194

13

Jamie ALGUERSUARI (ESP)

Toro Rosso

9

195

14

Sergio PÉREZ (MEX)

Sauber

8

196

15

Sébastien BUEMI (SWI)

Toro Rosso

8

196

16

Rubens BARRICHELLO (BRA)

Williams

4

200

17

Paul DI RESTA (SCO)

Force India

2

202

 

CONSTRUCTORS’ CHAMPIONSHIP – After 9/19 Races.

Pos

Constructor

Engine

Points

Gap From 1st

1

RED BULL (AUT)

Renault

328

2

MCLAREN (ENG)

Mercedes

218

110

3

FERRARI (ITA)

Ferrari

164

164

4

MERCEDES (GER)

Mercedes

68

260

5

RENAULT (ENG)

Renault

65

263

6

SAUBER (SWI)

Ferrari

33

295

7

TORO ROSSO (ITA)

Ferrari

17

311

8

FORCE INDIA (IND)

Mercedes

12

316

9

WILLIAMS (ENG)

Cosworth

4

324

RED BULL’S Mark Webber will start today’s British Grand Prix at Silverstone from Pole-Position, continuing the utter dominance displayed by
the Austrian team this season.

Webber’s Q3 time of 1:30.399 (146.033-mph) was just 0.032-seconds quicker than the fastest time set by his team-mate and reigning world champion, Sebastian Vettel, who will start from second on the grid. Ferrari’s Fernando Alonso will start the race from third on the grid, despite having slid off the track in Q1 at Luffield but kept his Ferrari going.

Q3, like the rest of qualifying, was affected by changeable weather conditions which resulted in some drivers being out of place on the grid.

Fourth to tenth on the grid for today’s race are: 4th) Felipe Massa (Ferrari), homeboys Jenson Button (McLaren) and Paul di Resta (Force India) are fifth and sixth respectively, 7th) Pastor Maldonado (Williams), 8th) Kamui Kobayashi (Sauber), 9th) Nico Rosberg (Mercedes) and 10th) Lewis Hamilton (McLaren) in his home race.

He and Rosberg were really scuppered by the weather, but the pace of the McLaren is something to get worried about.

Q2 saw places 11-17 filled by: 11th) Adrian Sutil (Force India), 12th) Sergio Pérez (Sauber), 13th) Michael Schumacher (Mercedes), 14th) Vitaly Petrov (Renault), 15th) Rubens Barrichello (Williams), 16th) Nick Heidfeld (Renault) and 17th) Heikki Kovalainen (Lotus).

Yes Lotus’s stride towards the ‘established’ teams continues. This time their presents in Q2 was at the expense the Toro Rosso team who saw both drivers eliminated in Q1.

Q1 (as we all know) fills places 18-24 on the grid. 18th and 19th on the grid are the Toro Rossos of Jamie Alguersuari (who for the third race in a row failed to get out of Q1, but he did at least go quicker than his team-mate) Sébastien Buemi. Timo Glock (Virgin) is 20th on the grid, followed by: 21st) Jarno Trulli (Lotus), 22nd) Jérôme d’Ambrosio (Virgin), 23rd) Vitantonio Liuzzi (HRT) and Formula 1 debutant, Australia’s Daniel Ricciardo (Narain Karthikeyan’s replacement at HRT) who qualified 24th and last for his first Grand Prix.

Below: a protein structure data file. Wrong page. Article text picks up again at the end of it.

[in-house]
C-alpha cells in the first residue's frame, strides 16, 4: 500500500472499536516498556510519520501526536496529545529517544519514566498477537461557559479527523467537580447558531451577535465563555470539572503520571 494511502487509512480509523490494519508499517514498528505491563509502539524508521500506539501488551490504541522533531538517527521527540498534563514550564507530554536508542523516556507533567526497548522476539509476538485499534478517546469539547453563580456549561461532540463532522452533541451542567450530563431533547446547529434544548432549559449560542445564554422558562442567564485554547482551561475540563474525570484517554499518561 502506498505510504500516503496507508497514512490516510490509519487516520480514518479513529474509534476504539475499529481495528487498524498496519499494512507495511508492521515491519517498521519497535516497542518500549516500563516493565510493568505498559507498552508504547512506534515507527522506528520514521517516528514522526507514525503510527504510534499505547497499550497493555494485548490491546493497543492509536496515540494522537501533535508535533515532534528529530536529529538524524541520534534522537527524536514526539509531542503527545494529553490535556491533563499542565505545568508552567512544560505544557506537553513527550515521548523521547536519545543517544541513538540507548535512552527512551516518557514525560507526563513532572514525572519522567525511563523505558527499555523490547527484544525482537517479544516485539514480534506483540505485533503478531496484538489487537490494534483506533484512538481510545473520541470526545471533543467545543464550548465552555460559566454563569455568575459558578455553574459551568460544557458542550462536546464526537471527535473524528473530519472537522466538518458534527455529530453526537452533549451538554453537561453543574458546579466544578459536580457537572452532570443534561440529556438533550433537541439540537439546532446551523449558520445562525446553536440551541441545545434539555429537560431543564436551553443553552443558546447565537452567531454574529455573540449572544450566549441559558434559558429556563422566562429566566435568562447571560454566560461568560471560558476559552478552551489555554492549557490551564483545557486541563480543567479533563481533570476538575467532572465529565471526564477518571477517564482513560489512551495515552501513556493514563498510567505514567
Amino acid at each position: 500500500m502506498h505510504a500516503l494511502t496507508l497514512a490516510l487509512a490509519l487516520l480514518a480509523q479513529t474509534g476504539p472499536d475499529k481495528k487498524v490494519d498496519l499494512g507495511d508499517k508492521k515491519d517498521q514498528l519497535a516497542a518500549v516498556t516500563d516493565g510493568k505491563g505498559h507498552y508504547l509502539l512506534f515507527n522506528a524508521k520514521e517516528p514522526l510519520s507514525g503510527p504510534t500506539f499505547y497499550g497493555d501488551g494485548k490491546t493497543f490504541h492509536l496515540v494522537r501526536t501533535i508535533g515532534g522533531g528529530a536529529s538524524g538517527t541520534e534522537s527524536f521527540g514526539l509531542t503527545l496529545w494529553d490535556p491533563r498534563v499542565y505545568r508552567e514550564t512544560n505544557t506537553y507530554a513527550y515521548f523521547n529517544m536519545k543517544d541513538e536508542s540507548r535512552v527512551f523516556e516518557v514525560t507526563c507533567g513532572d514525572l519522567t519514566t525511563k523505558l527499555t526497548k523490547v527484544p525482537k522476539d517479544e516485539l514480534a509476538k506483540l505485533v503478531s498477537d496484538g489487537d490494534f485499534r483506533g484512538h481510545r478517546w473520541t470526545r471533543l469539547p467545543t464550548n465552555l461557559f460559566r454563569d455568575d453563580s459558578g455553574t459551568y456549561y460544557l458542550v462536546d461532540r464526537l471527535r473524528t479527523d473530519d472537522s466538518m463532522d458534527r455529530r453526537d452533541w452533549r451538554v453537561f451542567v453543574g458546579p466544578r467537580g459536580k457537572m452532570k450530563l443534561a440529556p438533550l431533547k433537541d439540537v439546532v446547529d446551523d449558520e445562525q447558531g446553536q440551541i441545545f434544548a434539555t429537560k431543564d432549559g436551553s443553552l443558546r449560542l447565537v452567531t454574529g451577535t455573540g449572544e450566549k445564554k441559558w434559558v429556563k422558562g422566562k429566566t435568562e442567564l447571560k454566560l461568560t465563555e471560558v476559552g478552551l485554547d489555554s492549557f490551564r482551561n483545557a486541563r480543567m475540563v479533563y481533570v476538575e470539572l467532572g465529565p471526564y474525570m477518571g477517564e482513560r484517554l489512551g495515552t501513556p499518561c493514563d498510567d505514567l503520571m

Ricciardo (pronounced Riccardo – the second ‘i’ is silent) was over a second inside the 107% Rule time of 1:39.156, setting a 1:38.059.
Yes, he is over half-a-second slower than his team-mate, but he has been faster than him in practice at some points. His participation in this Grand Prix means that for the first time since the 1977 Austrian Grand Prix we have two Australians on the grid. Back then it was Alan Jones (Shadow) and Vern Schuppan (Surtees). This was Jones’s first F1 win and Shadow’s only victory by the way.

Now for my winner prediction. We have two Australians racing today, one at the front of the grid and one at the back. The one at the front will win.

Previous winners of the British Grand Prix starting the race today

  • Michael Schumacher, 3 – 1998, 2002 & 2004 (all for Ferrari).
  • Rubens Barrichello, 2003 (Ferrari).
  • Fernando Alonso, 2006 (Renault).
  • Lewis Hamilton, 2008 (McLaren).
  • Sebastian Vettel, 2009 (Red Bull).
  • Mark Webber, 2010 (Red Bull).

THE 55th European Grand Prix was held on 26 June 2011 at the Valencia Street Circuit in Spain.

This was the fourth time that this particular track has hosted the event. The race was run over 57-laps.

The entire field were looking to stop the Red Bulls (who had locked-out the front row of the grid in Qualifying) and in particular, world championship leader and reigning world champion Sebastian Vettel, who started from pole.

But Vettel made a good get-away when the lights went green, as did his team-mate Mark Webber. Ferrari’s Felipe Massa made a terrific start
from fifth on the grid and by Turn 2 was challenging Webber for second. However he had to slow down too much, allowing his team-mate Fernando Alonso up into third ahead of him. McLaren’s Lewis Hamilton lost out badly, dropping from third to fifth, just ahead of Nico Rosberg (Mercedes) and his McLaren team-mate Jenson Button.

“You can’t catch me, I’m Sebastian Ve!~”

Button chased Rosberg hard as the leading five drivers pulled away from the two Mercedes-powered cars. On lap six Button out braked
Rosberg into Turn 2 to take his sixth place from him.

Button (L) passed Rosberg on lap 6.

By lap 13 Vettel’s lead over Webber was 3.5-seconds. Meanwhile Hamilton and Rosberg pitted for new tyres, allowing Button up to fifth. Webber
also took the opportunity to stop for fresh rubber at the end of the lap.

On his newer tyres, Hamilton breezed past Michael Schumacher (Mercedes) at Turn 12 on the next lap to take sixth place from the seven-time world champion. Both Vettel and now second placed Alonso pitted, thus allowing Felipe Massa to inherit the lead of the Grand Prix.

After Massa pitted the front runners were back in the right order, and by lap 20 Vettel led the Webber-Alonso battle for second by
2.3-seconds, with Hamilton fourth, Massa fifth and Button sixth 20-seconds behind Vettel.

On the next lap (21) Alonso sold Webber a dummy on the run down to Turn 12 after gaining a massive slipstream from the Red Bull. The double world champion had no trouble with getting his Ferrari up to second.

At the end of lap 24 Hamilton pitted for the second time. But his pit-stop almost ended in disaster when he almost drove away too early. This cost him precious seconds and rejoined the race in sixth place.